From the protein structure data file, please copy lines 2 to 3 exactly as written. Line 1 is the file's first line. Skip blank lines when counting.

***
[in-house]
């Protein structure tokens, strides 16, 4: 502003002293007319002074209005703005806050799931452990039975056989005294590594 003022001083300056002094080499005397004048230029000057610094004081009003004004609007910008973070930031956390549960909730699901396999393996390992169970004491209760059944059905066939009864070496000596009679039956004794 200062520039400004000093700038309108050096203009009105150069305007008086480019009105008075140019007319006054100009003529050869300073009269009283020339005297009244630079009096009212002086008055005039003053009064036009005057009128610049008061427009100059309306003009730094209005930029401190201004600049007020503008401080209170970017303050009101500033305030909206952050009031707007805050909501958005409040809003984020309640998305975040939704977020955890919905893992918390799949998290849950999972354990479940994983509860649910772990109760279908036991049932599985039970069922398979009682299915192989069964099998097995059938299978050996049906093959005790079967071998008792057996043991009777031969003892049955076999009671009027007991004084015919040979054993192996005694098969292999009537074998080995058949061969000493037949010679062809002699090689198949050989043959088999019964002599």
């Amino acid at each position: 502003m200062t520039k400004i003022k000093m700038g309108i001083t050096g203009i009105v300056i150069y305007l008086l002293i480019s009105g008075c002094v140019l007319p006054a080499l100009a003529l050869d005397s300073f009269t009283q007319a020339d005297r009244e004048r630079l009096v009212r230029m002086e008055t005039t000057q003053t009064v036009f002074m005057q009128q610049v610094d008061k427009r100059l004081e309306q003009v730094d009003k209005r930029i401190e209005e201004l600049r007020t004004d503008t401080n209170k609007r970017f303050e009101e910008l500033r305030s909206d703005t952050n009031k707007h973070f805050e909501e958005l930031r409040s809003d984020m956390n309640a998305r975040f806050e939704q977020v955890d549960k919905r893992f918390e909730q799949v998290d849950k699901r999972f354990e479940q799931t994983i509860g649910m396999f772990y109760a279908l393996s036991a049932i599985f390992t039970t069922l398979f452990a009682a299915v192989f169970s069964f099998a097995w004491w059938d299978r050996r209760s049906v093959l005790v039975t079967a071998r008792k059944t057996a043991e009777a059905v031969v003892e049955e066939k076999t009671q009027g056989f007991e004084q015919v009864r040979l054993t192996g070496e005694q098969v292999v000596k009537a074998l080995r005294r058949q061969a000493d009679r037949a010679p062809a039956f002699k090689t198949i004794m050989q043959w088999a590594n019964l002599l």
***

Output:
């Protein structure tokens, strides 16, 4: 502003002293007319002074209005703005806050799931452990039975056989005294590594 003022001083300056002094080499005397004048230029000057610094004081009003004004609007910008973070930031956390549960909730699901396999393996390992169970004491209760059944059905066939009864070496000596009679039956004794 200062520039400004000093700038309108050096203009009105150069305007008086480019009105008075140019007319006054100009003529050869300073009269009283020339005297009244630079009096009212002086008055005039003053009064036009005057009128610049008061427009100059309306003009730094209005930029401190201004600049007020503008401080209170970017303050009101500033305030909206952050009031707007805050909501958005409040809003984020309640998305975040939704977020955890919905893992918390799949998290849950999972354990479940994983509860649910772990109760279908036991049932599985039970069922398979009682299915192989069964099998097995059938299978050996049906093959005790079967071998008792057996043991009777031969003892049955076999009671009027007991004084015919040979054993192996005694098969292999009537074998080995058949061969000493037949010679062809002699090689198949050989043959088999019964002599």
């Amino acid at each position: 502003m200062t520039k400004i003022k000093m700038g309108i001083t050096g203009i009105v300056i150069y305007l008086l002293i480019s009105g008075c002094v140019l007319p006054a080499l100009a003529l050869d005397s300073f009269t009283q007319a020339d005297r009244e004048r630079l009096v009212r230029m002086e008055t005039t000057q003053t009064v036009f002074m005057q009128q610049v610094d008061k427009r100059l004081e309306q003009v730094d009003k209005r930029i401190e209005e201004l600049r007020t004004d503008t401080n209170k609007r970017f303050e009101e910008l500033r305030s909206d703005t952050n009031k707007h973070f805050e909501e958005l930031r409040s809003d984020m956390n309640a998305r975040f806050e939704q977020v955890d549960k919905r893992f918390e909730q799949v998290d849950k699901r999972f354990e479940q799931t994983i509860g649910m396999f772990y109760a279908l393996s036991a049932i599985f390992t039970t069922l398979f452990a009682a299915v192989f169970s069964f099998a097995w004491w059938d299978r050996r209760s049906v093959l005790v039975t079967a071998r008792k059944t057996a043991e009777a059905v031969v003892e049955e066939k076999t009671q009027g056989f007991e004084q015919v009864r040979l054993t192996g070496e005694q098969v292999v000596k009537a074998l080995r005294r058949q061969a000493d009679r037949a010679p062809a039956f002699k090689t198949i004794m050989q043959w088999a590594n019964l002599l």